Measuring Crevasse Depth: Me using a Cam-Line Measuring Tape to determine crevasse depths on Easton Glacier, Mt. Baker, WA. Measurements of the characteristics and distribution of crevasses on glaciers in the North Cascade Range, Washington may be used to quantify crevasse response to ice retreat. In order to identify a relationship between alpine glacier health and the size and extent of crevasses, I have measured the physical characteristics of 204 crevasses across seven glaciers in the North Cascades (2012-2015). ©2016 Jill Pelto

We work until late afternoon or early evening, and then I will begin a field sketch. I observe the landscape and ecosystem and choose a particular aspect of it to represent: the changing terminus position, the meltwater that provides for the plants and animals, or the scientists at work.

Lower Curtis Glacier

Field watercolors: Here I am painting the beautiful melt pools and crevasses on Lower Curtis Glacier, Mt. Shuksan, WA. I bring a set of watercolors and and brushes whenever I do field work in order to capture different aspects of the ecosystem. Doing these field sketches allows me to take the time and observe different elements of the landscape in detail, and inspire art pieces when I return home. ©2016 Jill Pelto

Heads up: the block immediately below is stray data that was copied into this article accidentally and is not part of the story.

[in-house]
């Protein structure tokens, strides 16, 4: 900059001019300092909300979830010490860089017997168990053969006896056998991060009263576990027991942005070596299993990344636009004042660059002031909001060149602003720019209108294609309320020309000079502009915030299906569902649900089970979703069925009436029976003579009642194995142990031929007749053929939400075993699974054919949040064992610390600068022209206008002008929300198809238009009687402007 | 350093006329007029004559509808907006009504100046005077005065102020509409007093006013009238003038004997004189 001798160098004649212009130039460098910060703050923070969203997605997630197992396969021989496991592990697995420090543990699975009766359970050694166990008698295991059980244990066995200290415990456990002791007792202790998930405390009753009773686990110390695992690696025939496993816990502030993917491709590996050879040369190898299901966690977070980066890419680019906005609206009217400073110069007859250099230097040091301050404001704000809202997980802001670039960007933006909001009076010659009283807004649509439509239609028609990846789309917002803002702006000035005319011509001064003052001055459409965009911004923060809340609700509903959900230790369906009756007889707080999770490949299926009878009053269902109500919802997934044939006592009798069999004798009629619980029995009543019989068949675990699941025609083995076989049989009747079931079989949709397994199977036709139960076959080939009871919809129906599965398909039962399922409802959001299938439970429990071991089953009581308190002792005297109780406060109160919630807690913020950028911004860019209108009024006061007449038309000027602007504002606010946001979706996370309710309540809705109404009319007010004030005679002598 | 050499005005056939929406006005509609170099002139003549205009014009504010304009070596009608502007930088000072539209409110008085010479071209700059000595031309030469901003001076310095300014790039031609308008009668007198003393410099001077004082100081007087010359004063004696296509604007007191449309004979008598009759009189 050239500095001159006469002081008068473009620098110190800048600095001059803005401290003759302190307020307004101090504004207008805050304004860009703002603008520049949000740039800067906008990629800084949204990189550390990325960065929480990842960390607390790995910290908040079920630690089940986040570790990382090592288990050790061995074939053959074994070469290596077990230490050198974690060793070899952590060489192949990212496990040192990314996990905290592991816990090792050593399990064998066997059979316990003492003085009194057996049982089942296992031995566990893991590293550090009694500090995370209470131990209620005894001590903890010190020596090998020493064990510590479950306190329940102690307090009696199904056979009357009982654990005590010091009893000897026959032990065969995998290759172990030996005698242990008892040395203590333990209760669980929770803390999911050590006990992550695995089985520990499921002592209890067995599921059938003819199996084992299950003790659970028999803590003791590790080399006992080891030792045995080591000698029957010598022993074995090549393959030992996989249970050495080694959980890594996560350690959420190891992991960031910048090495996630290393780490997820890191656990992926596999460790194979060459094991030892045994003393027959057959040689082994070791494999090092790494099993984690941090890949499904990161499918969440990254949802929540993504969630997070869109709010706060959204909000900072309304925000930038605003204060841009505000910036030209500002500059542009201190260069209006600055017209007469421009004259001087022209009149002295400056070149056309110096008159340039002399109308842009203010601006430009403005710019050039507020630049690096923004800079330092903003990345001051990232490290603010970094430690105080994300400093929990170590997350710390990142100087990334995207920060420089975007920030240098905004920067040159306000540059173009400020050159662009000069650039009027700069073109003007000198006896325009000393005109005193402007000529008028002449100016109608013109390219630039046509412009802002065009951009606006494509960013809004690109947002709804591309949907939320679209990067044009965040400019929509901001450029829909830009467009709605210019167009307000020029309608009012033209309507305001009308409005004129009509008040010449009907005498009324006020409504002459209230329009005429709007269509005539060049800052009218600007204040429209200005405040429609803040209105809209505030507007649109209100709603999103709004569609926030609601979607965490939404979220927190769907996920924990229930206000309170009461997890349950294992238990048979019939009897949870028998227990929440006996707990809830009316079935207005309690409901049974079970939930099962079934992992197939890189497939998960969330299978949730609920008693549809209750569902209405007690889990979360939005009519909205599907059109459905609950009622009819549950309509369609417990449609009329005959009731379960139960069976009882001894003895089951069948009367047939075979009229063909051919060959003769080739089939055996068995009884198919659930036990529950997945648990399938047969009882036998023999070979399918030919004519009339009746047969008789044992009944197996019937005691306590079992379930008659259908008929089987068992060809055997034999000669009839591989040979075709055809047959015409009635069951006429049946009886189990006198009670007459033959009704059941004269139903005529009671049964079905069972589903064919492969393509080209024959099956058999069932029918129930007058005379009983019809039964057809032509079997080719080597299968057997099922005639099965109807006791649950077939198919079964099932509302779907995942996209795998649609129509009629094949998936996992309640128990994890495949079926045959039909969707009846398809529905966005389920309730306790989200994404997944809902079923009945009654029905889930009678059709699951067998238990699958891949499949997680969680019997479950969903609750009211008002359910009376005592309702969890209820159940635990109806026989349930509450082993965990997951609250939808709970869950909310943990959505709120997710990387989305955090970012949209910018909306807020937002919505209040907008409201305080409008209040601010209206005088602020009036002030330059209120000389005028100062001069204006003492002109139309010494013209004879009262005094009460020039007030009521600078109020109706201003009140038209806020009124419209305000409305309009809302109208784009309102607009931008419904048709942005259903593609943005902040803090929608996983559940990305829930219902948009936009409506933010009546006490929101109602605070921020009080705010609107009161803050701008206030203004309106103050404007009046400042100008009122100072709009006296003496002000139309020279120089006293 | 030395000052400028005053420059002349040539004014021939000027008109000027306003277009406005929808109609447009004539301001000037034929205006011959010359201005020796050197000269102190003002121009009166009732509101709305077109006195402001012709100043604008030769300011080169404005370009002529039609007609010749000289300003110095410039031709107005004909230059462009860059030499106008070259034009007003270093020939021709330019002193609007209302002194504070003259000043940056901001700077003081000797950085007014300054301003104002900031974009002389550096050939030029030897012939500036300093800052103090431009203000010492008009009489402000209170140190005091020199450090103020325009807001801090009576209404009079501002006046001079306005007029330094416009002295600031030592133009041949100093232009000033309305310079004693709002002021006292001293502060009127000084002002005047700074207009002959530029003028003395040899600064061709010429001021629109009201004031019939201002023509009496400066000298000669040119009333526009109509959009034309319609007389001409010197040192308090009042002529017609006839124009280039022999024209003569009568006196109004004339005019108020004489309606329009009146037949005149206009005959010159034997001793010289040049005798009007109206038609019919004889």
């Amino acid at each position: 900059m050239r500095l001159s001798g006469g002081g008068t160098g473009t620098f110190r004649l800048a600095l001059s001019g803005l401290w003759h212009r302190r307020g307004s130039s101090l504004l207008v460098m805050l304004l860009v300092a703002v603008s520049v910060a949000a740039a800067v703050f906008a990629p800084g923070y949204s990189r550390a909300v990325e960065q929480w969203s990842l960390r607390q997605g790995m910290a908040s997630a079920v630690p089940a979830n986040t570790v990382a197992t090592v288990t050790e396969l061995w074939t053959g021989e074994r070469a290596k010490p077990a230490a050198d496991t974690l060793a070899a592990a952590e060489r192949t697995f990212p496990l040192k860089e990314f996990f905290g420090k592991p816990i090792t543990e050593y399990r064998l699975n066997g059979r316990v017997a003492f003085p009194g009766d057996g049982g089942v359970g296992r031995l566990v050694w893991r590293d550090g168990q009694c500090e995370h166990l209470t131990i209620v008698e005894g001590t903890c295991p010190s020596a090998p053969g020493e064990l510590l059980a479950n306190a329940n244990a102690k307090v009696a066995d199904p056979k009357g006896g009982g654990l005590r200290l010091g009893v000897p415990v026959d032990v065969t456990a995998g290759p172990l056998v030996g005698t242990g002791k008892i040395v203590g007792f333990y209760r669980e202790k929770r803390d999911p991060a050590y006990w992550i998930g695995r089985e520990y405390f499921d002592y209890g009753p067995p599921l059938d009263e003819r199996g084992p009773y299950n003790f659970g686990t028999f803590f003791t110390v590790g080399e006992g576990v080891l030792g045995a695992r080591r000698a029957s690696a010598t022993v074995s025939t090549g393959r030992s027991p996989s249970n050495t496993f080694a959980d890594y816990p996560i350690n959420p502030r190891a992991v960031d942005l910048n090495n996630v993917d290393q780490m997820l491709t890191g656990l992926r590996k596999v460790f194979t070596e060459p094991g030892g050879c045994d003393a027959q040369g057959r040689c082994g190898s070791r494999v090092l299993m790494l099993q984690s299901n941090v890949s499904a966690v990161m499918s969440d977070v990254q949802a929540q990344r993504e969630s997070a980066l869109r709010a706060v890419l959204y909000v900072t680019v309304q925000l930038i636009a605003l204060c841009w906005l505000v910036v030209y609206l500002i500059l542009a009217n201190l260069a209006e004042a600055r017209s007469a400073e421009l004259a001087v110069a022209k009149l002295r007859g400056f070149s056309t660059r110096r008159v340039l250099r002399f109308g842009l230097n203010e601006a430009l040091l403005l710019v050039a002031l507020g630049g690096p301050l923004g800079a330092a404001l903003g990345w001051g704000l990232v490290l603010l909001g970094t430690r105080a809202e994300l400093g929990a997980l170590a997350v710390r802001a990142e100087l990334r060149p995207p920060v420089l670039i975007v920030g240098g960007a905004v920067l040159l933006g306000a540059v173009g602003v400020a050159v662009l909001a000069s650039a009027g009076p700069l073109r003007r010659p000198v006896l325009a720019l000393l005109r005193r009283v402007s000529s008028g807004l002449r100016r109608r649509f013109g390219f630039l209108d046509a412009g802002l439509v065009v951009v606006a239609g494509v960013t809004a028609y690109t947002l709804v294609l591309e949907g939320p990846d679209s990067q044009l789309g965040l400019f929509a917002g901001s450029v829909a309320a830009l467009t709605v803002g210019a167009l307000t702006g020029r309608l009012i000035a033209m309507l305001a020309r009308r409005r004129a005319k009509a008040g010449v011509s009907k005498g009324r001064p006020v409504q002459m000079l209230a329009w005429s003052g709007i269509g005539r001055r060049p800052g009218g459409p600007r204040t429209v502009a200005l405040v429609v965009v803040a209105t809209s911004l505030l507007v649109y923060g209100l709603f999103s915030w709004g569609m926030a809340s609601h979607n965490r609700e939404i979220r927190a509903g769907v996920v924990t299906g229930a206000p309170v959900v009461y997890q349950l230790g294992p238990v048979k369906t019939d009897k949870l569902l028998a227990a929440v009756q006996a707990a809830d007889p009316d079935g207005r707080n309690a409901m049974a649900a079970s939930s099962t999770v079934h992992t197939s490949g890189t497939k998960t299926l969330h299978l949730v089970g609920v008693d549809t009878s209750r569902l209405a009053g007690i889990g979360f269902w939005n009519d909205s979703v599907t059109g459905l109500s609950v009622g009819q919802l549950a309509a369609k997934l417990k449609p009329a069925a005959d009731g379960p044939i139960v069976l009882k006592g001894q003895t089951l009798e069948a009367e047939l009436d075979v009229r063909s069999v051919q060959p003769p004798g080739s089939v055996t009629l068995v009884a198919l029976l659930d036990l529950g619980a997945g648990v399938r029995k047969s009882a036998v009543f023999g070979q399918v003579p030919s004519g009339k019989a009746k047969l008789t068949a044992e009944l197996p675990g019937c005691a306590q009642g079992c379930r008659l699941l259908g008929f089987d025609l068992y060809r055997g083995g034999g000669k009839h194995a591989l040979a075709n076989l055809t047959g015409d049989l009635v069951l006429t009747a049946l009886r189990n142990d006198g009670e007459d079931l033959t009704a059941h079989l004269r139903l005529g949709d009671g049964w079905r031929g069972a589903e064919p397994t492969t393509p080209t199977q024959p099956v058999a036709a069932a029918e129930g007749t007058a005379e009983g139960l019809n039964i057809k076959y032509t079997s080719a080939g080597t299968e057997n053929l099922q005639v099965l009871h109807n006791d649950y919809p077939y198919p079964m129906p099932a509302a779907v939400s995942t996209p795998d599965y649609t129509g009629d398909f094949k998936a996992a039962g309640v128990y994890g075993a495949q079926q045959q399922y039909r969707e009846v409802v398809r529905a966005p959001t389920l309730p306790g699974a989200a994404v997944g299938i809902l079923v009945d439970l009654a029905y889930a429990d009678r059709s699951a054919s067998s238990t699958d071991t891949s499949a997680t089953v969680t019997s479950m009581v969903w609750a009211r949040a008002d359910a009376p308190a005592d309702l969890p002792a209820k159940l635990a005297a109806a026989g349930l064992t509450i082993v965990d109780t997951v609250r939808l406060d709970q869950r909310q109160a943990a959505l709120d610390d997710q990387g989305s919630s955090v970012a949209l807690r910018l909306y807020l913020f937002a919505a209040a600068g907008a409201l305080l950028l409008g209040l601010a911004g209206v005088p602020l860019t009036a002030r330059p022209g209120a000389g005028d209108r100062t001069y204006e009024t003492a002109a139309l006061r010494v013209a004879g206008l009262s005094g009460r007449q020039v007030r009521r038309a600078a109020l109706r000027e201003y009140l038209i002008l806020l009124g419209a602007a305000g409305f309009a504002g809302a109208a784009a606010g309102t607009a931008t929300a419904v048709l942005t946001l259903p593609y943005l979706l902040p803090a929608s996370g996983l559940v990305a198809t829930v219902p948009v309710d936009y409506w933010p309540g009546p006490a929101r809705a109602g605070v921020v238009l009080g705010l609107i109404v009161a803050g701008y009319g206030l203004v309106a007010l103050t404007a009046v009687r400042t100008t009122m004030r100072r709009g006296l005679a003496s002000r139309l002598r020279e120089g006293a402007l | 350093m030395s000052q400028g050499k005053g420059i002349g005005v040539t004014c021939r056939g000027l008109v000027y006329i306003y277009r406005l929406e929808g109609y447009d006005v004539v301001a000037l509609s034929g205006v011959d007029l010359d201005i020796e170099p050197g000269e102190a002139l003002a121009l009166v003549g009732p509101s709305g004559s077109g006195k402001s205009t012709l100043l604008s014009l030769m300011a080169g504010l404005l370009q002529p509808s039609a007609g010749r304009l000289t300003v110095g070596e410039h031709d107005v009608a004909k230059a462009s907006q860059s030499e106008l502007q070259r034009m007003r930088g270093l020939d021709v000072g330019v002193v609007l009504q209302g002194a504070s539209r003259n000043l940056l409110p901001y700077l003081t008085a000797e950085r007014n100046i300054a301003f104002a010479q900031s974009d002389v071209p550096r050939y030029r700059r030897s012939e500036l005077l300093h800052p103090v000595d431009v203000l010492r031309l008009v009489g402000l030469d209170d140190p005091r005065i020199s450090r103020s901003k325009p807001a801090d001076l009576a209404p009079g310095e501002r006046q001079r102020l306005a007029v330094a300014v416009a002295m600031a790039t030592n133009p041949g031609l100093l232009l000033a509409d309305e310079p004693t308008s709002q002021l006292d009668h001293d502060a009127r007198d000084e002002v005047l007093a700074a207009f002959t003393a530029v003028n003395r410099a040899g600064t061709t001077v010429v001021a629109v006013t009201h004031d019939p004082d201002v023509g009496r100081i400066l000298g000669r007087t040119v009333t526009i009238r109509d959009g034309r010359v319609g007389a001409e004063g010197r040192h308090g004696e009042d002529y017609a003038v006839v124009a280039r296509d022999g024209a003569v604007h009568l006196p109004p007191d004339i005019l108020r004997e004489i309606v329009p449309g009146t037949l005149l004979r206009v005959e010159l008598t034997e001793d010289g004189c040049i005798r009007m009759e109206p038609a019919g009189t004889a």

My typical day when I first return home involves looking through my group of watercolors from the field season. I sit down and write and make small sketches about what I have learned and observed. During our most recent (August 2015) field season, I was deeply saddened by the catastrophic result of the drought in Washington. When I returned to Maine, I created a series about the consequences of climate change I had witnessed.  The three pieces are titled very literally: Decrease in Glacier Mass Balance, Salmon Population Decline, and Increasing Forest Fire Activity. Scientific research and data from our project and from other scientists fueled this series, allowing me to communicate with people the importance of these issues.

glacier mass balance

Decrease in Glacier Mass Balance uses measurements from 1980-2014 of the average mass balance for a group of North Cascade, WA glaciers. Mass balance is the annual budget for the glaciers: total snow accumulation minus total snow ablation. Not only are mass balances consistently negative, they are also continually decreasing. ©2016 Jill Pelto

What’s fun?

The most fun part about science are the opportunities to travel and do field work. Nothing beats being surrounded by nature and living out of tents for several weeks to months each year. I love all the wonderful sights: wildlife, wildflowers, interesting rocks, patterns in glacial ice, and mountains as far as the eye can see. These are the moments when I feel so lucky to be an Earth Scientist.